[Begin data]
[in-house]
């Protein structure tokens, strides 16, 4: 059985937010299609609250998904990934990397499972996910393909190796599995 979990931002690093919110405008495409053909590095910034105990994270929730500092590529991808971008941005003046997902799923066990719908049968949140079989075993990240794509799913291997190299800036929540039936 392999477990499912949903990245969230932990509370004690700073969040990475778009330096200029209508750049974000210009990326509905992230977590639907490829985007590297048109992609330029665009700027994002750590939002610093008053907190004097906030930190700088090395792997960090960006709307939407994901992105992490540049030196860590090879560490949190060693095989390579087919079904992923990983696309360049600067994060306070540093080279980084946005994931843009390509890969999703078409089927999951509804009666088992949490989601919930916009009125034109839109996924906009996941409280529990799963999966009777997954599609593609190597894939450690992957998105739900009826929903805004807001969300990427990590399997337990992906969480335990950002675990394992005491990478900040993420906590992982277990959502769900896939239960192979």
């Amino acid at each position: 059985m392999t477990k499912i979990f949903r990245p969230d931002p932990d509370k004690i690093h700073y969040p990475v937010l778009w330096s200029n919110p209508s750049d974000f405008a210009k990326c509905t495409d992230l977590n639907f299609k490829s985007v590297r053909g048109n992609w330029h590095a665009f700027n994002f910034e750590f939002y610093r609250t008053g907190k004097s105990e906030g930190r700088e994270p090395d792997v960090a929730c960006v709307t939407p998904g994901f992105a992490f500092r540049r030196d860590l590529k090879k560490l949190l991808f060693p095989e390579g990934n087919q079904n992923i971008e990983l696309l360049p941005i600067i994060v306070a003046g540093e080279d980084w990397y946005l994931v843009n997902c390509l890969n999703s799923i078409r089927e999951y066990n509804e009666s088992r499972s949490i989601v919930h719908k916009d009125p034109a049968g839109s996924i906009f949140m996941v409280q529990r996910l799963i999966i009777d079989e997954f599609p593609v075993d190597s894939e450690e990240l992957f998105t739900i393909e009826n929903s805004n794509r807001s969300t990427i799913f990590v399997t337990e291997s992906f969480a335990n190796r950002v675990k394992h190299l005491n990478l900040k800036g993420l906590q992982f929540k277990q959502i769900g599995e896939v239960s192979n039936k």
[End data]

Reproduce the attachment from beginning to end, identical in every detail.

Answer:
[in-house]
């Protein structure tokens, strides 16, 4: 059985937010299609609250998904990934990397499972996910393909190796599995 979990931002690093919110405008495409053909590095910034105990994270929730500092590529991808971008941005003046997902799923066990719908049968949140079989075993990240794509799913291997190299800036929540039936 392999477990499912949903990245969230932990509370004690700073969040990475778009330096200029209508750049974000210009990326509905992230977590639907490829985007590297048109992609330029665009700027994002750590939002610093008053907190004097906030930190700088090395792997960090960006709307939407994901992105992490540049030196860590090879560490949190060693095989390579087919079904992923990983696309360049600067994060306070540093080279980084946005994931843009390509890969999703078409089927999951509804009666088992949490989601919930916009009125034109839109996924906009996941409280529990799963999966009777997954599609593609190597894939450690992957998105739900009826929903805004807001969300990427990590399997337990992906969480335990950002675990394992005491990478900040993420906590992982277990959502769900896939239960192979």
């Amino acid at each position: 059985m392999t477990k499912i979990f949903r990245p969230d931002p932990d509370k004690i690093h700073y969040p990475v937010l778009w330096s200029n919110p209508s750049d974000f405008a210009k990326c509905t495409d992230l977590n639907f299609k490829s985007v590297r053909g048109n992609w330029h590095a665009f700027n994002f910034e750590f939002y610093r609250t008053g907190k004097s105990e906030g930190r700088e994270p090395d792997v960090a929730c960006v709307t939407p998904g994901f992105a992490f500092r540049r030196d860590l590529k090879k560490l949190l991808f060693p095989e390579g990934n087919q079904n992923i971008e990983l696309l360049p941005i600067i994060v306070a003046g540093e080279d980084w990397y946005l994931v843009n997902c390509l890969n999703s799923i078409r089927e999951y066990n509804e009666s088992r499972s949490i989601v919930h719908k916009d009125p034109a049968g839109s996924i906009f949140m996941v409280q529990r996910l799963i999966i009777d079989e997954f599609p593609v075993d190597s894939e450690e990240l992957f998105t739900i393909e009826n929903s805004n794509r807001s969300t990427i799913f990590v399997t337990e291997s992906f969480a335990n190796r950002v675990k394992h190299l005491n990478l900040k800036g993420l906590q992982f929540k277990q959502i769900g599995e896939v239960s192979n039936k």